Semantic MediaWiki/Overall goals
The purpose of this page is to delineate the scope of the Semantic MediaWiki project more sharply. Of course, these goals are subject to discussion, but it is hoped that we do generally agree on most points. These major objectives affect the more fine-grained list of requirements.
What we want
First and foremost: The project is concrete and goal-directed. Its overall purpose is to obtain an implemented extension to MediaWiki that fulfills most of the needs for semantic annotation in various Wikimedia projects. It is believed that this can be done in a unified way, with a single common approach that ensures compatibility between the projects, and that keeps authoring as easy as ever. In addition, this should be achieved soon.
In any case, we want to keep the current content and structure of the Wikipedia as it is! We only allow users to make some of this content more explicit, such that it can be read out automatically, to be used and processed in software. This will typically involve some tagging or classifying of parts of the current content, but this must affect the normal editing experience only marginally.
Secondary goals of the project are to promote the development of internal and external applications for this technology and to explore the enormous new possibilities made possible by a machine-accessible Wikipedia. See the section on envisaged applications for a first impression.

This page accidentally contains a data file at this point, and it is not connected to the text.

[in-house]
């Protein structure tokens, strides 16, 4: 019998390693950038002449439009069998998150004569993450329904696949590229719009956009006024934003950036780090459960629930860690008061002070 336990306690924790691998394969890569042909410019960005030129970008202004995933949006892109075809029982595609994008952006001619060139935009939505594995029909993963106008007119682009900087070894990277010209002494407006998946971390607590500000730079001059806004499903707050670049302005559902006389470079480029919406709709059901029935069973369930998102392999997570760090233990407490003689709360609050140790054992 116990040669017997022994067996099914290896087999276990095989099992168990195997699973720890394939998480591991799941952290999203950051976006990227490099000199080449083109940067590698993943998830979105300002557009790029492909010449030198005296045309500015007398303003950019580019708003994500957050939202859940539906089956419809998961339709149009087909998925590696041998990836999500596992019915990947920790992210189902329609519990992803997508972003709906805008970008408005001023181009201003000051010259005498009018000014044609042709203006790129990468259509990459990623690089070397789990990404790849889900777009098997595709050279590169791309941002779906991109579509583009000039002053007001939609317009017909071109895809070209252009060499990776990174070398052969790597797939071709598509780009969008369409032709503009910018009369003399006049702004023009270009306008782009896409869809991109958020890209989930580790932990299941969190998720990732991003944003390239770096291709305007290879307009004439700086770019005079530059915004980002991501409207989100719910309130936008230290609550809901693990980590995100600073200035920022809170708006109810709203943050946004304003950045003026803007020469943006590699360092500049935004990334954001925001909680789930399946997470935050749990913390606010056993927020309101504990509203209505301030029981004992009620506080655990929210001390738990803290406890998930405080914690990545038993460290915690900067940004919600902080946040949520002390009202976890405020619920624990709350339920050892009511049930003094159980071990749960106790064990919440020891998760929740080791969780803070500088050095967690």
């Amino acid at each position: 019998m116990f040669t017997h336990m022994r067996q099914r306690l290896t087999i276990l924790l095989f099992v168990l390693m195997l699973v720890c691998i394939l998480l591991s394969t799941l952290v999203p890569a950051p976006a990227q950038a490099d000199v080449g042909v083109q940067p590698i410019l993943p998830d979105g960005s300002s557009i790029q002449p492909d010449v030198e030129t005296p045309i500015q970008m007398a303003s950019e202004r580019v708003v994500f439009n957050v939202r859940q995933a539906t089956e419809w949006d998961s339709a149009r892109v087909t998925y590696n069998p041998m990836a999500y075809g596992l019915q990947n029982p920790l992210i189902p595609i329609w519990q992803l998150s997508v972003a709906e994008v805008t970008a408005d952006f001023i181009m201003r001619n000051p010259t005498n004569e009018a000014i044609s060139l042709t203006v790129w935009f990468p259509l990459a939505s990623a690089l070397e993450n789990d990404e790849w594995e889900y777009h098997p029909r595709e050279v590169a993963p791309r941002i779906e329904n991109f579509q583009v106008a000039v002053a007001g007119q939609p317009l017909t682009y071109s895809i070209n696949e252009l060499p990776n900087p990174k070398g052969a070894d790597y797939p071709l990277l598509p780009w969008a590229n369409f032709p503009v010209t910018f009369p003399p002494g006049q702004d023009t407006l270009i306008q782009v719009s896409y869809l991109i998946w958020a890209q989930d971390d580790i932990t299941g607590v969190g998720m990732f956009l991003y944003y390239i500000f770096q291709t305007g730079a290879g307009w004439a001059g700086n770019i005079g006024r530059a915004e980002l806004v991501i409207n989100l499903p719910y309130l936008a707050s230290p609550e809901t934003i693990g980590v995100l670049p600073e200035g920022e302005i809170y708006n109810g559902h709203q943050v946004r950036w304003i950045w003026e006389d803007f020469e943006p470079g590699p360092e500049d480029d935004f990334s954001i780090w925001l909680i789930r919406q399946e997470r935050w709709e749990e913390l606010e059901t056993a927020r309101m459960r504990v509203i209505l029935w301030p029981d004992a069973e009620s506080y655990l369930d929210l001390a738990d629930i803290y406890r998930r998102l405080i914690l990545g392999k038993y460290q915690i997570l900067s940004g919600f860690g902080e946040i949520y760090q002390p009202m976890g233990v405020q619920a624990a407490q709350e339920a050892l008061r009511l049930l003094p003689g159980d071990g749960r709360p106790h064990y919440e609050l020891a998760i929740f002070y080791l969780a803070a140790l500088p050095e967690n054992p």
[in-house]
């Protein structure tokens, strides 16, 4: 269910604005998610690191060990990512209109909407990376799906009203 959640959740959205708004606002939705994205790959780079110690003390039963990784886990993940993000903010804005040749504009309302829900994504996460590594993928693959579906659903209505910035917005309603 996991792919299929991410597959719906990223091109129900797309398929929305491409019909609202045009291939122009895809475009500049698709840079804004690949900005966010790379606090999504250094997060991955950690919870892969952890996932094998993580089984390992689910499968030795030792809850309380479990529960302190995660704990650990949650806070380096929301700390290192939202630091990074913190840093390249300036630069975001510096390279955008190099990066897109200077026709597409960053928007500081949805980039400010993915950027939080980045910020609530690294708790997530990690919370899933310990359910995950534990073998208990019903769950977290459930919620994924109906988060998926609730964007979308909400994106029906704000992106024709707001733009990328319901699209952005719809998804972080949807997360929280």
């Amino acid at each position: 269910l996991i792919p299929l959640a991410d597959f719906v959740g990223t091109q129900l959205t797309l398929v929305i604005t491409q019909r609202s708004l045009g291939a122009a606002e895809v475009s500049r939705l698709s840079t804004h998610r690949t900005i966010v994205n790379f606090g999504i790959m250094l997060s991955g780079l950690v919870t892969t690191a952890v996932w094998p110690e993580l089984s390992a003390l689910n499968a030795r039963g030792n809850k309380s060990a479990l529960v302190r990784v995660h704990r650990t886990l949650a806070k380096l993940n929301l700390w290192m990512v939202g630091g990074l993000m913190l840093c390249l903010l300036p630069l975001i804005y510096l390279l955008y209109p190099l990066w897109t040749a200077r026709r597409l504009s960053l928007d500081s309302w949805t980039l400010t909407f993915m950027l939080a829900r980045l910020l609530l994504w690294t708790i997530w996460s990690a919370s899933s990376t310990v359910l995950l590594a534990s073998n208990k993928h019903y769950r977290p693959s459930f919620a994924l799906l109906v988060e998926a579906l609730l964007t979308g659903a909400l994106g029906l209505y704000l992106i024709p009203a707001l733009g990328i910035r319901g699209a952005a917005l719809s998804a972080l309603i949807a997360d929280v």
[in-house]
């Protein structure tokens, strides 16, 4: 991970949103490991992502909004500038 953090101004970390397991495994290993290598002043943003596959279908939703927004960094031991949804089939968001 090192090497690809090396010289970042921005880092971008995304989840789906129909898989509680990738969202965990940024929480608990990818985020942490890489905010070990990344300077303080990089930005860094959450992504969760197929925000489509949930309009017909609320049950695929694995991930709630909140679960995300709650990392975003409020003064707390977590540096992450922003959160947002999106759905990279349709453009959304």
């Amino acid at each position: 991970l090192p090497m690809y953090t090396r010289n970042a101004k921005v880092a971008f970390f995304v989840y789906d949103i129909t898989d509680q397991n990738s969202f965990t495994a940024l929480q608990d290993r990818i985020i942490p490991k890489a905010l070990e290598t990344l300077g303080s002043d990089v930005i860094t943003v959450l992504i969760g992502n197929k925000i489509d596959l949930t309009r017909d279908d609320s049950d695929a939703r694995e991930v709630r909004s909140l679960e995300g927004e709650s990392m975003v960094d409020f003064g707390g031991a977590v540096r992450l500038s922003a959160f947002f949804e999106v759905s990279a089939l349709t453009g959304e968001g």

What we do not want
- Create a complicated semantically-enhanced Wikipedia, where annotations can only be edited by ontology experts, or where annotation data makes up major parts of the articles.
- Turn Wikipedia into a playground or an experiment for ontologists.
- Change the scope of Wikipedia or alter its "encyclopaedic" character. (Content will not be new, but there will be better access to it!)
- Introduce heavy-load internal search engines and the like, that consume bandwidth, computing power, and programming effort. (In fact, we hope that our extensions allow for easy outsourcing of projects. Semantic annotations are only part of the data and they can be cached easily. We expect that some applications could even work on offline copies of some small part of the data, without sacrificing functionality or performance.)